As the pandemic kicked into full vigor, a new fascination with the benefits of home working spawned. Many businesses shifted their meetings online and a new virtual reality of the workplace came to be. This itself has presented a wave of new sustainability considerations for us all. It is not so simple as to suggest that the removal of the daily commute has led to a vast reduction in the carbon footprint of individuals. Instead, the burden of energy costs has been passed onto the employee and their home. Indeed, data from WSP has suggested a more seasonal approach to assessing the sustainability versus homeworking equation. Their studies show that working from home can save a net 400kg of carbon emission in the summer, but leaves an overall deficit if carried through in the winter. Over the course of a year, they estimate that working from home full time will lead to a net increase of 80% of carbon emissions compared to full-time office work. This shows that working from home full time is far from a permanent answer to the climate crisis. Here, it is the responsibility of employers to adopt a flexible approach that balances both business and employee needs alongside climate considerations.

Adapting our perceptions of hybrid working 

This single-option approach is one of the biggest lacks of insight in the current studies around the carbon footprint and sustainability of the office. The choice that faces businesses and employees is not one of a complete transition to homeworking or an entire about-face in a return to the office. Rather, it is widely contended that hybrid and flexible working solutions are the future of the workplace. This gives the opportunity for us to reconsider the most efficient use of energy and adopt the sustainability advantages of both arrangements.

One of the biggest misconceptions in the current sustainability analysis of hybrid working is the inability of these studies to account for the changing workplace itself. Indeed, the study from Carbon Trust and Vodafone predicts that hybrid working would be a worst-case scenario, reporting that: “This split could result in consuming more energy and emitting more emissions as both homes and offices are fully operating to enable teleworkers and office workers to do their jobs.”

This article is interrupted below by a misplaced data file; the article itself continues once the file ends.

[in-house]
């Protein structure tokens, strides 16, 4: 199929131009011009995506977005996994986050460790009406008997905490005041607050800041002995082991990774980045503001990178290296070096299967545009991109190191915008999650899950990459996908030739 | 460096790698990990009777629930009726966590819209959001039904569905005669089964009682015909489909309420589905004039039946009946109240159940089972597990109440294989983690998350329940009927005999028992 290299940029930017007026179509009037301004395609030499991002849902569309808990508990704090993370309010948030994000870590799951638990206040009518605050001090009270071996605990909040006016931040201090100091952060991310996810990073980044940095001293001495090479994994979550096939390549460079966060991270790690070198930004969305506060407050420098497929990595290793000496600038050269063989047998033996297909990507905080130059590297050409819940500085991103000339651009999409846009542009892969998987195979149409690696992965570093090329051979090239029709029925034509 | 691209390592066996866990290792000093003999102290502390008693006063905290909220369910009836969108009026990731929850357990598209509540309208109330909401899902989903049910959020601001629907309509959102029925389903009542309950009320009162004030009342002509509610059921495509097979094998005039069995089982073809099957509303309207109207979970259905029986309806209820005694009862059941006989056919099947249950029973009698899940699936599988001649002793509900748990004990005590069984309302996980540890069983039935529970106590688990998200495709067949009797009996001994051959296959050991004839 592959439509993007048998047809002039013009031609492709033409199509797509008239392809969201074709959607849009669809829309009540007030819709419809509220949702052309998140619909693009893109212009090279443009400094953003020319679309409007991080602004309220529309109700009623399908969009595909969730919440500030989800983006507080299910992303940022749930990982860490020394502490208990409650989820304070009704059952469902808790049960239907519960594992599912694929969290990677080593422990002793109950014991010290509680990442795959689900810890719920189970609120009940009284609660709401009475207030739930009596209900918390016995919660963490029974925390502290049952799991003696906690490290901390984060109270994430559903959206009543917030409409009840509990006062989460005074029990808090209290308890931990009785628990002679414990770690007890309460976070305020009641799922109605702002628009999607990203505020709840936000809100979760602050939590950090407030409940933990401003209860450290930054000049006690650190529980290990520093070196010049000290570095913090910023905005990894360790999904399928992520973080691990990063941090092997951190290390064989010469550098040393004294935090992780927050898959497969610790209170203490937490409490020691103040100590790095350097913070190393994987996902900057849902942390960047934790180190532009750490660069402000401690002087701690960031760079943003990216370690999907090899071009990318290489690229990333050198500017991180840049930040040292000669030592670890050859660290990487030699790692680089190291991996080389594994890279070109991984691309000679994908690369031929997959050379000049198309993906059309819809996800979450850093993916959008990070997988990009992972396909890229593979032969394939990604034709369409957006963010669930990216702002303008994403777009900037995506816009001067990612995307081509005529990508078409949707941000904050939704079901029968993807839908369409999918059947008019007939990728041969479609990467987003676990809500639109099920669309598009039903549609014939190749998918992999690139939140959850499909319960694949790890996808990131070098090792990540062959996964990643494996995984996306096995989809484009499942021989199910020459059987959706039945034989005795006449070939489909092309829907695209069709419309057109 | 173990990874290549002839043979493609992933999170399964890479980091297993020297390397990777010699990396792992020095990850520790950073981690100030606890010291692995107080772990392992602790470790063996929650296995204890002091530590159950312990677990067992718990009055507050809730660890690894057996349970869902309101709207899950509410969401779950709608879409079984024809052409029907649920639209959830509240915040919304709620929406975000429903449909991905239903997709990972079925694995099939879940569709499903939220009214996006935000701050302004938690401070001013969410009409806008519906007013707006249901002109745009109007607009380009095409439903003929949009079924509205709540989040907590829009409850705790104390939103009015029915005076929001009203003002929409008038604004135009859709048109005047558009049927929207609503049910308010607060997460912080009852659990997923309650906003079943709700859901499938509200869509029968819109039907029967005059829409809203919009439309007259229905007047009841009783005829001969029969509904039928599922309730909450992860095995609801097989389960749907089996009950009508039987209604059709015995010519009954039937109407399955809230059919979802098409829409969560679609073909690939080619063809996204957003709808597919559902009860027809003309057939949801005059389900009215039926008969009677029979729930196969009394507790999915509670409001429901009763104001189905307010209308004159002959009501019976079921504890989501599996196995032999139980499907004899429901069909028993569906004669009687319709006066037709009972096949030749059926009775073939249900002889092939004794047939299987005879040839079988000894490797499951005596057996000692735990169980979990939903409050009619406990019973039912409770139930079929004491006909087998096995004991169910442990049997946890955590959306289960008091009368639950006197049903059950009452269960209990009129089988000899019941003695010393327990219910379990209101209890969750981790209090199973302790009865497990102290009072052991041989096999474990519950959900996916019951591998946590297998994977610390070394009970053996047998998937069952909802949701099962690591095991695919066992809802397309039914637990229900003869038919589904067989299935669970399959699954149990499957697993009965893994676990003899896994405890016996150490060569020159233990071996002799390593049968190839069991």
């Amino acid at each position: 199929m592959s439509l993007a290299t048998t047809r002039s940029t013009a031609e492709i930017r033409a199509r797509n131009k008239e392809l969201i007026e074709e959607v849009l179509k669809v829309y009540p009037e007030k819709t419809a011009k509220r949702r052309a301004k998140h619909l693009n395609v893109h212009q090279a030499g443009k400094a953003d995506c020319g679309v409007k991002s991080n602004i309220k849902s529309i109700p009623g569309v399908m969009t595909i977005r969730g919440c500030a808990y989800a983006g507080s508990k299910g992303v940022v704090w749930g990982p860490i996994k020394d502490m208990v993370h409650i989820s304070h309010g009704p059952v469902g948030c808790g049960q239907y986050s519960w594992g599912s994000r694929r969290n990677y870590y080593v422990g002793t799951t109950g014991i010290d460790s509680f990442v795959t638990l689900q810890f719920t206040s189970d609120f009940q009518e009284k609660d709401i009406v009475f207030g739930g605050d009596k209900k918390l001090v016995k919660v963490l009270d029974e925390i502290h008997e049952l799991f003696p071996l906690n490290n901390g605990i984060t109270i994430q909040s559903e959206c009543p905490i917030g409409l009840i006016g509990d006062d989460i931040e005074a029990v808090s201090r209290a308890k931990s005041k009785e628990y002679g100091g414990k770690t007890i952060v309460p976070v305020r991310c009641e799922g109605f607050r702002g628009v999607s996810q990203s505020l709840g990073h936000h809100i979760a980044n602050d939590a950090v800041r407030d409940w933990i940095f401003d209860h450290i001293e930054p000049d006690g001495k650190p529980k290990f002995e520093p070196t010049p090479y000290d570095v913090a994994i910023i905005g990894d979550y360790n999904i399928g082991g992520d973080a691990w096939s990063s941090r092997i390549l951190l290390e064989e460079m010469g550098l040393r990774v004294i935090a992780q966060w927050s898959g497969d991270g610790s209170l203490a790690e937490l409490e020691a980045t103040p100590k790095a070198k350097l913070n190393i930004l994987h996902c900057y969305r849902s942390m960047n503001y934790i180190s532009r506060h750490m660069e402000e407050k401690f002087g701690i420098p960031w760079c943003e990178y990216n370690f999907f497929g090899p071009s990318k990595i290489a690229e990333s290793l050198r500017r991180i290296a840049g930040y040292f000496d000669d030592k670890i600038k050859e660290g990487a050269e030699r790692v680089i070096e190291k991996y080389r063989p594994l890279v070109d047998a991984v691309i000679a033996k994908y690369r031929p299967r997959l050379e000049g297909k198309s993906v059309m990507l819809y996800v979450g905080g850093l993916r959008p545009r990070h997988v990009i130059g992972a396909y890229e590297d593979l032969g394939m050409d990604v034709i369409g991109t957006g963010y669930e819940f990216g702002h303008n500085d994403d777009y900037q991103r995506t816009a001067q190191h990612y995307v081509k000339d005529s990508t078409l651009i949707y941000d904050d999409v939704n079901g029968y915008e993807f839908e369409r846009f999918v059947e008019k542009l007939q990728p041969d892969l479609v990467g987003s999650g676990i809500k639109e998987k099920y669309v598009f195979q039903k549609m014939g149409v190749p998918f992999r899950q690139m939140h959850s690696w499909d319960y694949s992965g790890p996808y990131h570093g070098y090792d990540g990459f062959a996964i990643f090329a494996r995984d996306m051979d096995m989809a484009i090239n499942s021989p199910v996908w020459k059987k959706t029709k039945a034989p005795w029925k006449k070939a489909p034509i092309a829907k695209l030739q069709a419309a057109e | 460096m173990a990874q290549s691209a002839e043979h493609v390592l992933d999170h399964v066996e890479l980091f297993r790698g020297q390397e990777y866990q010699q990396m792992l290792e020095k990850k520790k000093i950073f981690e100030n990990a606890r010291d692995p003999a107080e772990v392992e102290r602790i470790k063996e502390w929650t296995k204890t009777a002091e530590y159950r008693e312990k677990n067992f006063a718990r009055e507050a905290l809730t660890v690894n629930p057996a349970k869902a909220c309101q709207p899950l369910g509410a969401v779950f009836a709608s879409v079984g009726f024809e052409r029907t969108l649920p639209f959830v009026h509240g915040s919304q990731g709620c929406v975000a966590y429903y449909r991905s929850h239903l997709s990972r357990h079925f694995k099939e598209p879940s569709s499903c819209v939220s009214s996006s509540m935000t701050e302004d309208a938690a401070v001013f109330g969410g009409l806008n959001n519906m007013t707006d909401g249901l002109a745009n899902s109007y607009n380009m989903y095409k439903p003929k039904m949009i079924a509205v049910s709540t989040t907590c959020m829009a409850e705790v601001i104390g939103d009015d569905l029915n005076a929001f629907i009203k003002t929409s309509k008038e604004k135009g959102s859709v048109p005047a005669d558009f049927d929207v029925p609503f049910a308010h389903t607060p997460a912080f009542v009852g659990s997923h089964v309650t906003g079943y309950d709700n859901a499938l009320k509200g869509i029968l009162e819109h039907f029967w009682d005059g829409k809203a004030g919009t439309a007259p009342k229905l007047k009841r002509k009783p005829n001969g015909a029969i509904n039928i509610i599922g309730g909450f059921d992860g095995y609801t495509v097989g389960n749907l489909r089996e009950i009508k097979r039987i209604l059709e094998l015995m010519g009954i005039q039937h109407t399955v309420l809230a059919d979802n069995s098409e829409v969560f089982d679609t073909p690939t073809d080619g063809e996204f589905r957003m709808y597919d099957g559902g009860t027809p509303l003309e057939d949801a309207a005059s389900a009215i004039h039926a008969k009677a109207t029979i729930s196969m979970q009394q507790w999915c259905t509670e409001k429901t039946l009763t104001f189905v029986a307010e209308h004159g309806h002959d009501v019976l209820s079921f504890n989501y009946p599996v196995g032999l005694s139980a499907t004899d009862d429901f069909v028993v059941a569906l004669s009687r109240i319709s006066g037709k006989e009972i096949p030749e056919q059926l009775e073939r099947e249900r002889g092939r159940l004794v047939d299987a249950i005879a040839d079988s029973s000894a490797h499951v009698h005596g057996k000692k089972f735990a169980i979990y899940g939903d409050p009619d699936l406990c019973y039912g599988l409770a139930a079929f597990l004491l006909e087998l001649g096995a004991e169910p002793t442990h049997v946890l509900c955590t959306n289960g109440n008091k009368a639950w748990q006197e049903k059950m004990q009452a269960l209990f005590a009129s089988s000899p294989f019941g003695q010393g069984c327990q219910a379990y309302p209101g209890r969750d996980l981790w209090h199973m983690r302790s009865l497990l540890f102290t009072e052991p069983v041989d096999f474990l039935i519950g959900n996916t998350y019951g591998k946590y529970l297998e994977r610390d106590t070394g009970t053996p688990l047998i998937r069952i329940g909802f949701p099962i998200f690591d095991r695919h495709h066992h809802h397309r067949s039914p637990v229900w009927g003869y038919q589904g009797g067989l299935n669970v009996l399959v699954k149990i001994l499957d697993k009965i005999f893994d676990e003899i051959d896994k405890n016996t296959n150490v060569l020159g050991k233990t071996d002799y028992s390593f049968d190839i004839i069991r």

However, this research misses the fundamental changes that would follow a shift towards hybrid working. No longer would employers be required to operate their offices at full capacity and their energy use as a result would drop dramatically. Even pushing aside the considerations towards downsizing offices, it does not account for an adaptable workplace policy in businesses. Coordination of a distinct hybrid working model where full consideration towards using office space as a wholly collaborative space and effective team management would iron out near-empty offices and unpredictable footfall that the report relies on.

woman charging electric car

Moving towards positive change

A sustainable workplace solution is within reach. We are all at a moment of pivotal change in the role of the workplace and the health of the planet. Considerations towards cutting carbon emissions and climate change must be integral in our plans of new hybrid working models. Logistical solutions towards the use of public transport and cutting the distance of the daily commute can be remedied by the adoption of flexible working and work near home solutions. Further consideration must also be given to the role of the office and its reinvention as a collaborative and communicative melting pot of ideas. Here, it is up to us all to complete an assessment of our workspace use within our business and the flexibility of our workspace policies. This can arguably be best delivered through an external agency and US Tech Solutions can provide the services to blend on-premise working with remote and offshore solutions to optimize our workforce.

While an easy solution to the sustainability challenges that this new shift in working brings might not be instantly obvious, thinking outside of the box and towards more efficient coordination of workspace provides the answer. Sustainability is not only desirable, it is essential. It is up to all of us to embrace these changes and adapt to climate-saving workplace solutions.